The tree is up, presents wrapped, cards sent... It's definitely looking a lot like Christmas as the festivities approach at quite some speed. It's a wonderful and joyful time of the year but maybe it doesn't have to be completely perfect. Christmas is a time to celebrate, spend time with loved ones and take part in all the quirky traditions we have. It's a time to be reflective and thankful but also to have a really good time.
For that reason, it can feel like a bit of a kick in the teeth when it doesn't feel quite so perfect. The fact that we're socially expected to be enjoying ourselves and being happy can make it feel all the more wrong if you're not quite feeling that. Struggles can seem to battle with the festivities and I think it can make those negative feelings feel even worse. Mental health problems aren't all that simple, it's not always a case of just being able to put everything on hold and feel fine for one day, even if that's what you want to be able to do to keep those around you happy. Hell, I would love to way up on Christmas Day and be completely cured... That kind of Christmas gift or even perhaps a miracle would be immense but unfortunately it's probably not that realistic.
I was talking to some young people at work who were a bit stressed about Christmas and they seemed so shocked at the idea that my Christmas wasn't going to just turn out like some kind of ideal homes perfect picture of a happy festive British family. I will be having a lovely time but there will be moments where I have a panic about how much I'm eating or feel sad for those who aren't with us for Christmas... But rather than trying to block out those thoughts (which shocker... Would then probably jump out at me later on)... I will be mindfully noticing them and remember that Christmas is truly about spending time with those you care about... It's ok if it's good enough rather than Christmas card perfect! I am so looking forward to having a nice day with my family and pets and enjoying their company above all else.
I recently braved going to Church on my own, something I had been avoiding but wanting to do. Then over the following few weeks I proceeded to not only attend on my own, ask to join the choir, attend choir practice and then to top it all... This weekend I sang in my first service, stayed for tea and biscuits (where I made friends and mingled) AND offered to help wash up at the end! I feel a little like I won't need to challenge anything again for a while and have felt like I've needed to sleep for at least a week. But other than succeeding over my anxious mind, I proved to myself that not only could I fight my fears, but I could jolly well enjoy it too. Perhaps a sign that when I put my mind to it, I really can challenge those inner doubtful demons and connect with the scariness they make me feel.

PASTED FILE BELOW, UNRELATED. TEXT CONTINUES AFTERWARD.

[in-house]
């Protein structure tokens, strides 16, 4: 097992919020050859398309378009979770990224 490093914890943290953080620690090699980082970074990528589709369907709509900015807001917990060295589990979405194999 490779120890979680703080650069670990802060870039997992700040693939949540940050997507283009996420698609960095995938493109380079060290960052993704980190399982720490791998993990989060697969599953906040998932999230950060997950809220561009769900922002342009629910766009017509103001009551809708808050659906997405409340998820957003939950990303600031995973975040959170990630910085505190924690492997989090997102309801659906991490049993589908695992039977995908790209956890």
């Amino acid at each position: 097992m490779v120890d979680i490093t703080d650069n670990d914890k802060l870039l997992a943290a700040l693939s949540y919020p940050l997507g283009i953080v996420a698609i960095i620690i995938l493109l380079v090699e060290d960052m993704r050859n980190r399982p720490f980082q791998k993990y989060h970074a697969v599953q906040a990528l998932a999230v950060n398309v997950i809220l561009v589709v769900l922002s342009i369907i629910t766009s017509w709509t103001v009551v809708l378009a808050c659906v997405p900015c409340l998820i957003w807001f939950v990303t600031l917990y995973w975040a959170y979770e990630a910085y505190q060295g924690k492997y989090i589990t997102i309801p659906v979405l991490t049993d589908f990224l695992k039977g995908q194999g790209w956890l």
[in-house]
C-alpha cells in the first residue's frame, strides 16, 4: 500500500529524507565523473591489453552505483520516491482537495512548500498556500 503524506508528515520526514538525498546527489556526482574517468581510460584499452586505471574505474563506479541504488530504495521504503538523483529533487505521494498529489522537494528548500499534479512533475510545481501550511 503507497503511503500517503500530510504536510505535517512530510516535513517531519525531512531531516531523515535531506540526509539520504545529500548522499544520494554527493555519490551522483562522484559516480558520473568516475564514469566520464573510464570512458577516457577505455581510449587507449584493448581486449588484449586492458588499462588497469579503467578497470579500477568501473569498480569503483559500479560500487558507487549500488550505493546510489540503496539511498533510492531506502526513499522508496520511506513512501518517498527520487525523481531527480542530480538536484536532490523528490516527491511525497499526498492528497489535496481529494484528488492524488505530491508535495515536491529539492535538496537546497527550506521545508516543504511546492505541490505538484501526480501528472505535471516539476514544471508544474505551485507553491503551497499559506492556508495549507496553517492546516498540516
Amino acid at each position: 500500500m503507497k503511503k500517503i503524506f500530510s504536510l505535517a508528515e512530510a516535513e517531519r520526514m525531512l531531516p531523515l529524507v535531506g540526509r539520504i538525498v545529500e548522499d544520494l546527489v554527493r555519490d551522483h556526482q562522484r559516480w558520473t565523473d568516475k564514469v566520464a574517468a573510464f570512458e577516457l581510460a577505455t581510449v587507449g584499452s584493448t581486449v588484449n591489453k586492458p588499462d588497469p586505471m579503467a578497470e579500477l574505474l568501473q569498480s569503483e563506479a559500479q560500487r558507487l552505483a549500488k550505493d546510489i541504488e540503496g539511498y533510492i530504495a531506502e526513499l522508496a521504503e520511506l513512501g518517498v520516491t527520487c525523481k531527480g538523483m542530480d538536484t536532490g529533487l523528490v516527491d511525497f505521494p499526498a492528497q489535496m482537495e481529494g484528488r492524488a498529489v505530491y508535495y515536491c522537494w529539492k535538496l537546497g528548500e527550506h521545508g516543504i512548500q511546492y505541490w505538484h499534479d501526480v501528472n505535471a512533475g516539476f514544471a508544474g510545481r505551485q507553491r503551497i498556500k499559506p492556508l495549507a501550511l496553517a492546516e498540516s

Going back to Church has helped ground me in some of the meaning behind this time of year. Really when you think about it, it's not about scary indulgence (something my eating disorder likes to tell me!), it's not all about the food! It's about being thankful (whether you are religious or not!) and doing so with the people who matter the most. Of course it's a time of year that really does make you miss people who should be with you but aren't, but I think the sadness I feel helps me feel so much more thankful. There's a lovely Winnie The Pooh quote that talks about being thankful to have something that makes saying goodbye so hard. So I am even more thankful that I have people in my life and have had the chance to have people in my life that matter enough that I feel sad I won't be sharing Christmas with them, they're with my in my heart and memories. And I will be enjoying making more memories and of course a lot of time cuddling my cat.
Christmas is just a day, it's a lovely time of year but it doesn't need to be scary or stressful. It will be good enough and I'm very thankful for that!
Stay strong everyone! You can do it!
Two of my greatest passions in life are seeing social change and helping to sculpt the lives of young people, enabling them to go on to achieve great things. I am a champion of all things third sector and an activist and campaigner at heart, brimming with excitement for innovation and change.
I’ve been interested in fundraising and charity since I was at highschool and am full of mad cap ideas to gain peoples interest in the cause I am representing or raise money whether it’s through hard work individually or in a team or through stunts such as finding a way to bring a reindeer on to University grounds for a winter themed event. I’m a yoga loving vegetarian, writer, blogger, activist, feminist, irrational cat mother, with great smelling hair. Originating from Suffolk, living in York. Recovery warrior, working in mental health sector, wanting to change the world one day… and have a French Bulldog!
Read Kate's blog: http://kate-elliott.co.uk/ or follow her on Twitter @kates2091